Mental Health

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Hello again 🙂

In the past month I’ve found myself engaged in quite a few conversations about mental health related illnesses, and I just wanted to share my thoughts with you guys and hear yours too!

Over the past few years, I’ve seen more and more public health campaigns about “mental health awareness”, but I still think we have a long way to go in educating the public about it. I’ve noticed a few trends in my conversations with people however:

  1. In black and asian communities, mental health illnesses are mostly unknown, ignored, or demonised
    • I still hear stories about people who are showing clear signs of a mental health illness, but they are either ignored, hidden from the public by their families, or taken to churches or other religious and spiritual places to be exorcised of a demon. Now, I am a christian and I do believe in the miracle of healing, but not every mental health illness is a demon. I’ve heard clear cases where children are being severely disciplined for being unruly or disobedient children, when they are really just autistic. I’ve heard so many stories about children who are punished for low performance at school, when they are just dyslexic. What most breaks my heart about all of these instances is that if they were given the proper care and interventions, all the above mentioned examples would result in people who are great contributors to society, and not isolated. These people usually end up with their mental health in either a constant state of decline, or in a constant state of relapse! Why do we have to wait until someone attempts suicide before we take them seriously? Sometimes even at this point, they are only still taken to a spiritual leader to be prayed for, not even a qualified spiritual leader who is also a clinical psychiatrist who can give them both spiritual and physical help (there are plenty of these around)!
    • Do you know that two of the top 10 illnesses in the afrocaribbean community are schizophrenia and depression? I believe this is because in our communities, we don’t open up and talk to each other; we bottle things up and hide! We need to get talking about our mental health and accept it.
  2. In English communities, mental health illnesses are more known, but still largely misunderstood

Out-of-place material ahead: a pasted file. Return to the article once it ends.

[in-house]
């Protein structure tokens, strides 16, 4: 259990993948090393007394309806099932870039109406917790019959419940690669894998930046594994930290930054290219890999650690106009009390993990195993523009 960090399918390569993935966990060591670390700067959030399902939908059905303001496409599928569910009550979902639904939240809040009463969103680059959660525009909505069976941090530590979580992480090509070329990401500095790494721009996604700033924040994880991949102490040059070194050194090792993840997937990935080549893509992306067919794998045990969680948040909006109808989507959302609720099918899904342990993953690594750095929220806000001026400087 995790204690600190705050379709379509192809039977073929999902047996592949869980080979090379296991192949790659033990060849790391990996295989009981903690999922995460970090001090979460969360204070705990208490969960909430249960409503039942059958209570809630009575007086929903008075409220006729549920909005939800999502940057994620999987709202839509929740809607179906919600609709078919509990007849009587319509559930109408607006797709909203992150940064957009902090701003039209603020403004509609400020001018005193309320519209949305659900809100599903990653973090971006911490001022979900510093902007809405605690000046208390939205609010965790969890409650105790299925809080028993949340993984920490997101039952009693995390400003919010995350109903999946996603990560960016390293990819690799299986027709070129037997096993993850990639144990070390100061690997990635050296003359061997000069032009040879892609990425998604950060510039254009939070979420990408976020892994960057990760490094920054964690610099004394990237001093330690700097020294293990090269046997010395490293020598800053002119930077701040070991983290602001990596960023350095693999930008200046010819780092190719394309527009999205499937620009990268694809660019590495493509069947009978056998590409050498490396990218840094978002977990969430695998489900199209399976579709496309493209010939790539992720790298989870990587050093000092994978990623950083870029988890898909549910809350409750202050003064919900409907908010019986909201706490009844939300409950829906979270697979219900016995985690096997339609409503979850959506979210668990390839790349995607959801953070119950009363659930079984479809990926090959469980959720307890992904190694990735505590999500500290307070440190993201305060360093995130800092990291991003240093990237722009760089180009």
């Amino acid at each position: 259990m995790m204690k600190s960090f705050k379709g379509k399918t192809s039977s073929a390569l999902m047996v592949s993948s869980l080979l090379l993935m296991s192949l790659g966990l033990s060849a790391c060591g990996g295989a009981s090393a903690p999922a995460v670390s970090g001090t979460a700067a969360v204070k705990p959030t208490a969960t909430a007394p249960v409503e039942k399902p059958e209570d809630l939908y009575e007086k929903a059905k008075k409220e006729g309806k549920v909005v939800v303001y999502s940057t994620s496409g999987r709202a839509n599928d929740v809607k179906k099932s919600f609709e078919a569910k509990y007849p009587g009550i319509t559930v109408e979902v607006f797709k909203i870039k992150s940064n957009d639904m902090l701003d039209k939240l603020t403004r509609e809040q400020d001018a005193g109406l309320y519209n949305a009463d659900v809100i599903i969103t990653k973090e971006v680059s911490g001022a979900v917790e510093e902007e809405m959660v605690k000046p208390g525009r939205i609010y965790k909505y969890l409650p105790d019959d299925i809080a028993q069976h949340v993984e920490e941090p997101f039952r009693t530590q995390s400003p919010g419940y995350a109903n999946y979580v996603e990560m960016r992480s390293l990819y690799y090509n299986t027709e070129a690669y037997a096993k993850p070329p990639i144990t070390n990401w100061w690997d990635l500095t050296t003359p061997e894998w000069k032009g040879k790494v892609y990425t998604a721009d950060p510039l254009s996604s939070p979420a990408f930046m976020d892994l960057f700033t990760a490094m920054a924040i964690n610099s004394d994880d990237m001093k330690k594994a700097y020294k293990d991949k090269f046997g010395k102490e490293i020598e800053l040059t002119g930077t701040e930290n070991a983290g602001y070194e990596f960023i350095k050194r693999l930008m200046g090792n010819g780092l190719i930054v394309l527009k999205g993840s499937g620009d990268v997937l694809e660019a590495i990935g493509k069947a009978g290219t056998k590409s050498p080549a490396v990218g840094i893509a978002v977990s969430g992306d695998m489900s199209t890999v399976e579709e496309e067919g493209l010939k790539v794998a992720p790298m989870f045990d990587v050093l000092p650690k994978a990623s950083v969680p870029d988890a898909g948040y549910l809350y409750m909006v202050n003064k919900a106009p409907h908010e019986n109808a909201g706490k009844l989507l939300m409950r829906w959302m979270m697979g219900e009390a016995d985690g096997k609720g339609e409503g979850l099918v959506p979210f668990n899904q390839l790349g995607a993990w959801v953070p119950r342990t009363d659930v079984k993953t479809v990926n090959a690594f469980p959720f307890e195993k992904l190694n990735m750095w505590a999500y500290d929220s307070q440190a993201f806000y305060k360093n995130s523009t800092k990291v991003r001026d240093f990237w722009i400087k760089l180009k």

• Things like depression, schizophrenia, bipolar, and autism for example, are more commonly diagnosed and talked about in the English community, however there’s still a large stigma surrounding these areas. I often hear comments like “just snap out of it” or “you’ll feel better tomorrow” or “just learn to look on the bright side” when people are talking to people who are clinically depressed. It really just isn’t that simple; it’s not just having a bad day, depression is like being drowned in a deep dark tunnel. To be honest, if you can snap out of it in a “day” then you probably weren’t actually depressed. So many biological and psychological factors contribute to depression that means you can’t just “get over it”. Chemicals in your body totally change, so it’s like seeing the world with a new dark set of glasses that you can’t take off. Be kind and gentle, be patient and understanding; the best thing you can do for someone with a mental health illness it to just be there.
  3. In the medical community, mental health illnesses are either largely undiagnosed and untreated, or over diagnosed and over-treated.
    • I remember going to see my Dr last year because I suffer from migraine headaches, and he asked me if I knew any triggers to which I replied “when I’m working too hard or I’m too busy/run down.” We were discussing trying an alternative medication, and in response to my statement, he offered me a medication that is used to prevent migraine headaches, but that is also an antidepressant. His words were “well I’ll give you amitriptyline because it will also help with your stress and depression.” Obviously, I declined the medication and said I was not and am not depressed, it was just the normal routine of life, and sometimes you are busier than other points, so how my body responds is by having a migraine. My Dr was so quick to put me in the “depressed” category and it was so far from where I was! I also have memories of people who are on so much medication for mental health illnesses that they are literally just sedated and no longer themselves. Doctors overprescribe, and patients just take the meds until they sit lifeless. Both are just as bad as each other. I equally see people presenting to my pharmacy who clearly need a mental health intervention, and they are being turned away by their Doctors, and unfortunately, it’s too late by the time they get the help they need.

I’m writing this post to get us all thinking. If you know someone who may need help, don’t ignore it if it is in your power to influence or persuade them to get help. If you know someone with a mental health illness, speak to them! Find out what it’s like for them, and ask what you can do to help them. There are so many good resources online to learn about mental health illnesses, read them. Know the signs and symptoms and educate yourself.

Last, but most importantly – talk to someone! Even if you’re not depressed, or don’t have a mental health condition, just talk. We were given 5 senses because we are creatures of communication, sensing, and feeling. If you’re happy, share. If you’re sad, share. If you’re angry, share. Be honest with those around you and give your life some real meaning. Come away from your screens and have telephone and face-to-face conversations with people. I honestly believe that mental health conditions are on the rise because our social interactions are on the decline!

Much love!!

Fatmohn Scoop

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